FN4. Because Antoine is ineligible, he need not apply for a permit in order to challenge the permit scheme. See Desert Outdoor Adver., Inc. v. City of Moreno Valley, 103 F.3d 814, 818 (9th Cir.1996); United States v. Hardman, 297 F.3d 1116, 1120-21 (10th Cir.2002) (en banc).
Circuits have split over the exclusion of nonmember Indians from the permit program. In Gibson v. Babbitt, 223 F.3d 1256 (11th Cir.2000) (per curiam), the Eleventh Circuit determined that restricting permits to members of federally recognized tribes was the least restrictive means of pursuing a compelling interest in restoring Indian treaty rights. Id. at 1258. The United States's treaties with recognized tribes typically secured the right to hunt on reservations, but BGEPA partially abrogated that right. United States v. Dion, 476 U.S. 734, 745, 106 S.Ct. 2216, 90 L.Ed.2d 767 (1986). Gibson saw the religious use exemption as a valid way to ameliorate the effects of that abrogation by giving tribe members alternative access to eagles. 223 F.3d at 1258; cf. United States v. Lundquist, 932 F.Supp. 1237 (D.Or.1996) (upholding the restriction on different grounds against a similar challenge).
The Tenth Circuit saw things differently in United States v. Hardman, 297 F.3d 1116 (10th Cir.2002) (en banc). Although it recognized a compelling interest in "preserving Native American culture and religion" and "fulfilling trust obligations to Native Americans," id. at 1129, it held, on a record no less extensive than ours, that the government had failed to prove that exclusion of nonmembers was the least restrictive means to address the interest. [FN5] In the Tenth Circuit's view, the government had "failed to show that broader eligibility would result in an increased wait substantial enough to endanger Native American cultures." Id. at 1133. Moreover, although "[t]he government's interest in preserving eagles might have something to do with the total number of people who are allowed to acquire eagle feathers, ... it quite possibly has little to do with the question here, which is how those permits are distributed." Id. at 1135.
FN5. As in Hardman, 297 F.3d at 1132, the government relies on a comparison of the number of recognized tribe members to the (much larger) number of people claiming Indian ancestry, but presents no evidence of the relative proportions of the two groups who would apply for a permit if given the chance.
We do not believe RFRA requires the government to make the showing the Tenth Circuit demands of it. Although the record contains no data on the number of nonmembers who would seek permits if eligible, the consequences of extending eligibility are predictable from the nature of the repository program. The supply of eagles is fixed because the government distributes every eagle and eagle part that comes into the repository; Hugs's conclusion that the permit program is the least restrictive means of protecting eagles forecloses any challenge to the government's refusal to increase supply beyond that. [FN6] If the government extended eligibility, every permit issued to a nonmember would be one fewer issued to a member. This is the inescapable result of a demand that exceeds a fixed supply.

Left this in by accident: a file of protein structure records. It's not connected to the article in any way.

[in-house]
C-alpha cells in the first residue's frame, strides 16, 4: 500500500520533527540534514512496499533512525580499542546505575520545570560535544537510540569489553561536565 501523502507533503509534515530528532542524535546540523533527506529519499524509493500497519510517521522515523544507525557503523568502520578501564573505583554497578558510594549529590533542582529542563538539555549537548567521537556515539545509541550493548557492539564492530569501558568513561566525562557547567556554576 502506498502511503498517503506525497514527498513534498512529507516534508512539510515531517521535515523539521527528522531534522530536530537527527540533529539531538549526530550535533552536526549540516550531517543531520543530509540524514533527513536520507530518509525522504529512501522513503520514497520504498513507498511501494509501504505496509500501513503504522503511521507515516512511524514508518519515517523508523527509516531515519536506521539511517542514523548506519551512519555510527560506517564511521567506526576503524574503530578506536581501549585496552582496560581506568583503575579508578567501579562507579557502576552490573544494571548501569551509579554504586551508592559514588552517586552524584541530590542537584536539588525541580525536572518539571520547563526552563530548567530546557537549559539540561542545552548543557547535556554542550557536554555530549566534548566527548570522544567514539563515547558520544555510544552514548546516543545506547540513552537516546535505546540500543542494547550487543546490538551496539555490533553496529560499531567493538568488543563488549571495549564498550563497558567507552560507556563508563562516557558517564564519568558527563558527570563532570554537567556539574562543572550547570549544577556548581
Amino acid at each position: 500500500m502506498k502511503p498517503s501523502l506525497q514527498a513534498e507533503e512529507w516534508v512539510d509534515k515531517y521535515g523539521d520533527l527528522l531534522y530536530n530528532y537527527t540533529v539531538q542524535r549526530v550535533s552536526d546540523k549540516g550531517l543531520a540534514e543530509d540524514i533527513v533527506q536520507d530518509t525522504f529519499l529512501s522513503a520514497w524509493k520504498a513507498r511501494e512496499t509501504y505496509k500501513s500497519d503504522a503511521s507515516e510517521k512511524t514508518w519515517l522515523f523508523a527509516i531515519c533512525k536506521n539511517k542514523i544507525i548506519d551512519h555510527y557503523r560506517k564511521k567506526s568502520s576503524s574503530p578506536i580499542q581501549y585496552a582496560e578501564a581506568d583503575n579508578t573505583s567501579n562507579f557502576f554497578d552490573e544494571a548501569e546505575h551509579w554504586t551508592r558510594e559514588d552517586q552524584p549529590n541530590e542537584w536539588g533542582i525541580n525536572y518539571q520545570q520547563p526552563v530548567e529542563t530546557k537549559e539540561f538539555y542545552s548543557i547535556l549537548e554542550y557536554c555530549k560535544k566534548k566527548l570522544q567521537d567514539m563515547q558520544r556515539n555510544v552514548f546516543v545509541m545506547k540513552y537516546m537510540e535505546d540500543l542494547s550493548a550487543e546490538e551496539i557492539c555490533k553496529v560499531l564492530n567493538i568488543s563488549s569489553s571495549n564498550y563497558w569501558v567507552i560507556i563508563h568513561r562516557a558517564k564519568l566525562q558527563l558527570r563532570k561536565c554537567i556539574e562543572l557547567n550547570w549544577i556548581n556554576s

FN6. Antoine brought his eagle parts into the United States from Canada. He argued below that, by doing so, he actually increased supply and alleviated demand on the repository. Eagles, however, are migratory, 50 C.F.R. § 10.13, so trafficking in Canada necessarily affects the American population. The United States's interest in eagle protection therefore extends across the border.
RFRA requires least restrictive means to avoid substantial burdens on religion. But, in this case, the burden on religion is inescapable; the only question is whom to burden and how much. Both member and nonmember Indians seek to use eagles for religious purposes. The government must decide whether to distribute eagles narrowly and thus burden nonmembers, or distribute them broadly and exacerbate the extreme delays already faced by members. Religion weighs on both sides of the scale. The precise burdens depend on how many nonmember applicants there would be, but not in any illuminating way: Fewer nonmember applicants means shorter additional delays for each member if the restrictions are removed, but also fewer people burdened if they are left in place.